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Entries in Home Theater (1)


Samsung Introduces FullHD 'RealD' Compatible Televisions

In advance of the opening of CES 2011, Samsung and RealD jointly announced Samsung's intention to build new 3-D televisions that display 3-D content using the same glasses widely available in movie theatres around the world.

Currently, 3-D televisions use one of two different types of display technology:


  • Active shutter technology, which uses small LCD panels built into the glasses that are then synchronized with the television to deliver the appropriate content to the left or right eye by blocking the eye that doesn't need to "see" at that moment in time.  The issues with this technology are that the glasses are expensive, require charging, and there's typically visible flicker and cross-talk (information intended for the left eye going to the right and vice-versa, causing ghosting and other visual aberrations).
  • Passive technology, similar to RealD, using a "patterned retarder" technology.  This basically means that the LCD panel has an extra layer that allows every other line on the display to go to each eye (e.g. line 1 goes to the left eye, line 2 to the right, and so on).  This is the technology used in Vizio and LG's new 3-D displays, with Vizio's 65" passive 3-D display currently on sale at Costco and Sam's Club.  The issue with this technology is that it cuts the resolution of 3-D movies in half, since each eye can only receive a maximum of 540 lines of information.  There may also be issues with 2-D content being impacted, as there is effectively a permanent filter in front of each line of the panel (although, to be fair, this could be compensated for within the television's firmware).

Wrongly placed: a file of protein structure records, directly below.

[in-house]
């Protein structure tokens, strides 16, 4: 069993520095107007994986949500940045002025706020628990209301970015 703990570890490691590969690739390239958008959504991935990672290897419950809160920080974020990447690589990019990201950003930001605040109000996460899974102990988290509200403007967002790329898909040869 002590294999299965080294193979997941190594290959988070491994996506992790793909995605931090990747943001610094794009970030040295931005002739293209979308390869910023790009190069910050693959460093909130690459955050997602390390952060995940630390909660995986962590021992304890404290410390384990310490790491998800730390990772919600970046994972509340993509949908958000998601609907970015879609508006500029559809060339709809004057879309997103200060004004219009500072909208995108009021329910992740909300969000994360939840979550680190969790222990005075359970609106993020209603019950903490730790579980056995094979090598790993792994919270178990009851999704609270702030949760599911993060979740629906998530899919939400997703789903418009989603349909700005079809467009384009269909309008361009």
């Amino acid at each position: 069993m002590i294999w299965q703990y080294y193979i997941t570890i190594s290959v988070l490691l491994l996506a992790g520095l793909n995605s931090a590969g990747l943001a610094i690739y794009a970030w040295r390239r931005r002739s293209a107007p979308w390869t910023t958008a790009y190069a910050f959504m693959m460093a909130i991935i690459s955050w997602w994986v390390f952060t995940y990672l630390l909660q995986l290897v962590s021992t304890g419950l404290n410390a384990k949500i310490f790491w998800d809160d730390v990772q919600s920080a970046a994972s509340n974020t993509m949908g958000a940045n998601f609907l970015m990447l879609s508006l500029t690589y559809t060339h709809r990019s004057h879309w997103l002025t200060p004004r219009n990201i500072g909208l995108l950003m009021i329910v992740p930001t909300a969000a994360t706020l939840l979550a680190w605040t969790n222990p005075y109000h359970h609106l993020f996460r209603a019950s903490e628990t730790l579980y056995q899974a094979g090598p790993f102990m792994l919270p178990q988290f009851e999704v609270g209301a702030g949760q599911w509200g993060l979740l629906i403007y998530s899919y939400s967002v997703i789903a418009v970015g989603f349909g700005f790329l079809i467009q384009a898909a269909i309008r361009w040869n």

The new technology being developed by Samsung and RealD emulates the method used for 3-D technology in movie theaters.  Their technique places an active shutter in front of the LCD panel, that can block the image from either the left or right eye as needed when the viewer is wearing passive glasses that are the same as those used in theaters.  When 2-D content is being viewed, the active panel is simply left "off" and no image degradation occurs.

It remains to be seen whether flicker will be a problem with this method, but as long as the refresh rate is sufficiently high enough, the method should work very well.  Televisions using this technology will undoubtedly be expensive in their early days, but as the technology matures, the premium for the additional LCD panel will drop, and the cost differential should be minimized.

If 3-D technology is genuinely going to take off at home, this type of solution is exactly what's required.  Technology that allows every viewer to inexpensively enjoy the same, high quality, 3-D image and that doesn't impact 2-D performance.  I also expect RealD will be licensing their technology to other hardware manufacturers in the very short term (if they haven't already).